Quantitative Literacy should be mandatory


Cartoon by Bradley Woodside

Quantitative Literacy is commonly pushed aside and considered slow. In reality, it’s a practical and useful class.

Danielle Limonchik, Staff Writer

A few years back, I told my math tutor that I wanted to take Quantitative Lit (Quant Lit) during my senior year, since I had heard that it’s useful and relatively easy. She chuckled and said that quant lit is “mickey mouse math”. Sure, it’s not a traditional math class where agonizing over formulas and looking for X is standard procedure. It’s better than that. It covers a whole host of important topics, from how taxes work and how to do them, to avoiding debt and planning for retirement. The vast majority of high school students have no idea – or a very vague one at the least – about any of these things by the time they graduate. And that’s not the only problem. There is also somewhat of a stigma associated with Quant Lit, that it’s just an easy A, a filler math credit class for people who’re too lazy for “real” math.
This mindset is not just wrong, but it’s also a real disservice to students everywhere. Without a doubt, Quant Lit should be a mandatory class. It should be right up there with algebra and geometry as a required credit. School is not only here to teach us general knowledge, but to mold and shape us to be functioning members of society. Financial literacy training is imperative to that. Not to say that traditional math isn’t important for some fields, but for the average person, it just doesn’t come up in their day to day life. Spending so many years on seemingly random, abstract concepts such as quadratic equations, trigonometric identities or polynomial functions, just for them to be utterly forgotten, is a waste.
Instead of spending so much time and energy on concepts that apply to a very small percent of the general population, why not teach something that every single person needs in their life and can benefit from? Our society of chronic debt and living paycheck to paycheck demonstrates even further that financial literacy is not emphasized enough in our education system, and that it needs to be.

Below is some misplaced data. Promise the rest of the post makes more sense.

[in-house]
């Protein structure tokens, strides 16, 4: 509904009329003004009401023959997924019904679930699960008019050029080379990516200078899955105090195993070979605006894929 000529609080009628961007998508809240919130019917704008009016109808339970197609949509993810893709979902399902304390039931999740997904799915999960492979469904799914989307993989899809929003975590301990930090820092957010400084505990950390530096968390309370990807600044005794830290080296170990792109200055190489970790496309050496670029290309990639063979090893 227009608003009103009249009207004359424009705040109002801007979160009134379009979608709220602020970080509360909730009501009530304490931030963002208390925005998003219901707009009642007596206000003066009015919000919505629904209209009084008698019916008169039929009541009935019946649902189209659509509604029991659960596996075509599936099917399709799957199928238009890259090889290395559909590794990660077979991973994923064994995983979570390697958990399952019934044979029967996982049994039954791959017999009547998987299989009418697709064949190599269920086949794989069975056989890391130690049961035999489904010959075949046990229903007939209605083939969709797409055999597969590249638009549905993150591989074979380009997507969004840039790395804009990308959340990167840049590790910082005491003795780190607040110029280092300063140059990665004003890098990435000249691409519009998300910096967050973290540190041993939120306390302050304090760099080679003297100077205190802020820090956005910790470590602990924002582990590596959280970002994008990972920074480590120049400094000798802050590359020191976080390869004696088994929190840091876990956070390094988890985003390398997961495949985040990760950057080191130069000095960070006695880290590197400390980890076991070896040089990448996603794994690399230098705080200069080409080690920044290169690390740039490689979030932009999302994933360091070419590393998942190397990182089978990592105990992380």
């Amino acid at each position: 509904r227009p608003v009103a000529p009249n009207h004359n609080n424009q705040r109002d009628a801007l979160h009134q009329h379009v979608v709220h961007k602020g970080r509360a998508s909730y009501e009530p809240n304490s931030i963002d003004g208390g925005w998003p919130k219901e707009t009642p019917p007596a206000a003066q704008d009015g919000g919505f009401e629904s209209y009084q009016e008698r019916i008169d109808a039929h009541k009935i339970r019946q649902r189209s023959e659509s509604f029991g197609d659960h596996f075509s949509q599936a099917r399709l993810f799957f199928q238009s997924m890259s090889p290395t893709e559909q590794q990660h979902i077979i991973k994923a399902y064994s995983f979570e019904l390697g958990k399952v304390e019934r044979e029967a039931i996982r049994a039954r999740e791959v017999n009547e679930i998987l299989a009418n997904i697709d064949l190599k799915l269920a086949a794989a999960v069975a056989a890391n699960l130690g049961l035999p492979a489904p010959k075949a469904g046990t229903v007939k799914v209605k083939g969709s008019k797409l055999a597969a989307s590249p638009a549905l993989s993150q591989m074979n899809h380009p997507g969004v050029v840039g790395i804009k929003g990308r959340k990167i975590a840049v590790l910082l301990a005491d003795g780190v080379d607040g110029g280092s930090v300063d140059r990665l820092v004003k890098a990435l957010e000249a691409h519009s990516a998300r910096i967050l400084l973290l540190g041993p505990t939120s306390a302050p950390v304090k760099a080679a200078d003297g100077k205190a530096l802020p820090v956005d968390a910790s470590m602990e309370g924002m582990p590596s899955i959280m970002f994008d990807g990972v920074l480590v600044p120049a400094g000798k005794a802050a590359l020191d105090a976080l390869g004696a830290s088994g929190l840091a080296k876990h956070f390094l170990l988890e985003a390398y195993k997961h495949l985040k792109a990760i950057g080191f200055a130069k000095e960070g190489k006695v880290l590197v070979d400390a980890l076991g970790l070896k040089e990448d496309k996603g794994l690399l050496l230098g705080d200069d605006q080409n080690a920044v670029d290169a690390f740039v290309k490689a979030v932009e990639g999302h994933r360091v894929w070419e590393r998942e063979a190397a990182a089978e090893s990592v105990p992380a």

I’m not going to lie, math was never my strong suit. Throughout the years, math was just another one of life’s obstacles that I needed to get through, a necessary evil. Every day, I would frantically copy notes that I didn’t understand, go through hundreds of youtube tutorials after school in a vain attempt to make sense of those notes, and have the occasional nervous breakdown. During that mess, I would always ponder why I was stuck, year after year, having heart palpitations and losing sleep over things that I knew were trivial in the long run. Why couldn’t I learn something useful for once?
Let me tell you, if you’re anything like me, quant lit is truly a breath of fresh air. You will finally learn the answers to the many questions about money that have been lingering in your mind for so long. You’ll learn vital information such as how to write a resume, avoid credit card debt and manage a bank account. You’ll also learn what the Federal Reserve is and what they do.
Unfortunately, many students never get the chance to take quant lit during their four years at WJ or have ever even heard of the class, which is yet another symptom of the abysmal lack of emphasis on financial literacy training. But students who are about to graduate and enter the real world on their own for the first time will greatly benefit from having the knowledge that quant lit teaches. It will give them the tools that they need to conquer that intimidating, uncertain period in their lives, the same tools that they can continue to use to ensure lifelong success and prosperity.